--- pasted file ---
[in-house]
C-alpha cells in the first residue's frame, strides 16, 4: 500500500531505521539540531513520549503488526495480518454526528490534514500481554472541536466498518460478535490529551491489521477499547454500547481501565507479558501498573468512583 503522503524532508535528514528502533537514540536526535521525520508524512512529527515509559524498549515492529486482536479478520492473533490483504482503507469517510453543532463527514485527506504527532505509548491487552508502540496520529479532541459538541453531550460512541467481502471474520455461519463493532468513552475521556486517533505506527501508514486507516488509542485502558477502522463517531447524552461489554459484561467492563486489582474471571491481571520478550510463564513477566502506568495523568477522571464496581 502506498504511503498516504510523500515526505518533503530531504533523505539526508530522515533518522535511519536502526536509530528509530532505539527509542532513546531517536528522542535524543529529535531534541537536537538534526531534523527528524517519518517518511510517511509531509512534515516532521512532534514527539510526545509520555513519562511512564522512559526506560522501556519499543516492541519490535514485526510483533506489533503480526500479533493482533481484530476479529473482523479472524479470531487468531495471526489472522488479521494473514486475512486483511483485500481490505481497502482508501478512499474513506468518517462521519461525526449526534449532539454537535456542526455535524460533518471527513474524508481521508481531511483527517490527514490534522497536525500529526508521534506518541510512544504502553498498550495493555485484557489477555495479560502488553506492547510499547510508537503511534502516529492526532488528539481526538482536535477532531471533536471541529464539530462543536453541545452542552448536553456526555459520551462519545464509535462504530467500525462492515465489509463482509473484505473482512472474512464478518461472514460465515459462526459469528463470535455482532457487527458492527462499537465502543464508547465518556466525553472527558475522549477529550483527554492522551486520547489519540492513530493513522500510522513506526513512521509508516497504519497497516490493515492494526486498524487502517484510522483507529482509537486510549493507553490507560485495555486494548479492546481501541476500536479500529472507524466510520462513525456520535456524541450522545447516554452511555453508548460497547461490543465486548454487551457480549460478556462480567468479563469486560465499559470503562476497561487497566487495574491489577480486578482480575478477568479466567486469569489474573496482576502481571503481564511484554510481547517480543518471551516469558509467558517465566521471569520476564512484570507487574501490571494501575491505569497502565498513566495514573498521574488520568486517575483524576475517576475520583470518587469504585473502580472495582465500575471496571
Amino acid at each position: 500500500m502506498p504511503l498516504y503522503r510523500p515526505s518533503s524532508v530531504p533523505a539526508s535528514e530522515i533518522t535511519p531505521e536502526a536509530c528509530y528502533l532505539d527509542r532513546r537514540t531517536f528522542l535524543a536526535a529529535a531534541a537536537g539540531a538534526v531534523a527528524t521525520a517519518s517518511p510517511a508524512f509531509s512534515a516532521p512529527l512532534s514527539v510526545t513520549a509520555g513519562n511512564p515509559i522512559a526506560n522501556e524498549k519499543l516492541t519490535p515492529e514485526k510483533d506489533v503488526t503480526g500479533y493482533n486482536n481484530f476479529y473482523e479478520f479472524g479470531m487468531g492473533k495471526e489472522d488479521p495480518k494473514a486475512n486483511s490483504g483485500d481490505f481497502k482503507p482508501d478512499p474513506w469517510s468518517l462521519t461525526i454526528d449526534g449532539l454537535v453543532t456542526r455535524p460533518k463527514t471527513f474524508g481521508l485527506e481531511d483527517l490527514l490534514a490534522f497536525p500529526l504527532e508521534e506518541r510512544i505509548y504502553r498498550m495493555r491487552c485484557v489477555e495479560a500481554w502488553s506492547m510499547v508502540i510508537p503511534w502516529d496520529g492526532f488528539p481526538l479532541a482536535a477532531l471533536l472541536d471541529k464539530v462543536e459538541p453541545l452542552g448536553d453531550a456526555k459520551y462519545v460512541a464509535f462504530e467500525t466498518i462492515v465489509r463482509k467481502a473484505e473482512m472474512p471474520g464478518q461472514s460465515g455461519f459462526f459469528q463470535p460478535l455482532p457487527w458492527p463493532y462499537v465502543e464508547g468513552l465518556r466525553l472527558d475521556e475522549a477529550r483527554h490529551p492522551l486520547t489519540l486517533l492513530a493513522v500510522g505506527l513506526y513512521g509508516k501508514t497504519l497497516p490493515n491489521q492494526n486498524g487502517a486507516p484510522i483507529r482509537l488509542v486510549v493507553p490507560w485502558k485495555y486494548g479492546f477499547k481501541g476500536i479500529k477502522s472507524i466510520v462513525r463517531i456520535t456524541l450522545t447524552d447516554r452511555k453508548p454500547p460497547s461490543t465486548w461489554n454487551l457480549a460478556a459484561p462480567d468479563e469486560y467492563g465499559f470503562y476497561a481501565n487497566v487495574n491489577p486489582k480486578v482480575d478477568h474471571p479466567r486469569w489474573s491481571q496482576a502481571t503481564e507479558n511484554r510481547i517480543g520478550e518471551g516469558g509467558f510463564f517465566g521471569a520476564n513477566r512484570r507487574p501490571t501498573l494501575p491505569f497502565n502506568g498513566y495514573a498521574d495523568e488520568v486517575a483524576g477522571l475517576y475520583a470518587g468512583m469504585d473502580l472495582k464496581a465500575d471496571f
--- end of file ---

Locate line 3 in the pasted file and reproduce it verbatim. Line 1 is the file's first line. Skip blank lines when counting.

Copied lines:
Amino acid at each position: 500500500m502506498p504511503l498516504y503522503r510523500p515526505s518533503s524532508v530531504p533523505a539526508s535528514e530522515i533518522t535511519p531505521e536502526a536509530c528509530y528502533l532505539d527509542r532513546r537514540t531517536f528522542l535524543a536526535a529529535a531534541a537536537g539540531a538534526v531534523a527528524t521525520a517519518s517518511p510517511a508524512f509531509s512534515a516532521p512529527l512532534s514527539v510526545t513520549a509520555g513519562n511512564p515509559i522512559a526506560n522501556e524498549k519499543l516492541t519490535p515492529e514485526k510483533d506489533v503488526t503480526g500479533y493482533n486482536n481484530f476479529y473482523e479478520f479472524g479470531m487468531g492473533k495471526e489472522d488479521p495480518k494473514a486475512n486483511s490483504g483485500d481490505f481497502k482503507p482508501d478512499p474513506w469517510s468518517l462521519t461525526i454526528d449526534g449532539l454537535v453543532t456542526r455535524p460533518k463527514t471527513f474524508g481521508l485527506e481531511d483527517l490527514l490534514a490534522f497536525p500529526l504527532e508521534e506518541r510512544i505509548y504502553r498498550m495493555r491487552c485484557v489477555e495479560a500481554w502488553s506492547m510499547v508502540i510508537p503511534w502516529d496520529g492526532f488528539p481526538l479532541a482536535a477532531l471533536l472541536d471541529k464539530v462543536e459538541p453541545l452542552g448536553d453531550a456526555k459520551y462519545v460512541a464509535f462504530e467500525t466498518i462492515v465489509r463482509k467481502a473484505e473482512m472474512p471474520g464478518q461472514s460465515g455461519f459462526f459469528q463470535p460478535l455482532p457487527w458492527p463493532y462499537v465502543e464508547g468513552l465518556r466525553l472527558d475521556e475522549a477529550r483527554h490529551p492522551l486520547t489519540l486517533l492513530a493513522v500510522g505506527l513506526y513512521g509508516k501508514t497504519l497497516p490493515n491489521q492494526n486498524g487502517a486507516p484510522i483507529r482509537l488509542v486510549v493507553p490507560w485502558k485495555y486494548g479492546f477499547k481501541g476500536i479500529k477502522s472507524i466510520v462513525r463517531i456520535t456524541l450522545t447524552d447516554r452511555k453508548p454500547p460497547s461490543t465486548w461489554n454487551l457480549a460478556a459484561p462480567d468479563e469486560y467492563g465499559f470503562y476497561a481501565n487497566v487495574n491489577p486489582k480486578v482480575d478477568h474471571p479466567r486469569w489474573s491481571q496482576a502481571t503481564e507479558n511484554r510481547i517480543g520478550e518471551g516469558g509467558f510463564f517465566g521471569a520476564n513477566r512484570r507487574p501490571t501498573l494501575p491505569f497502565n502506568g498513566y495514573a498521574d495523568e488520568v486517575a483524576g477522571l475517576y475520583a470518587g468512583m469504585d473502580l472495582k464496581a465500575d471496571f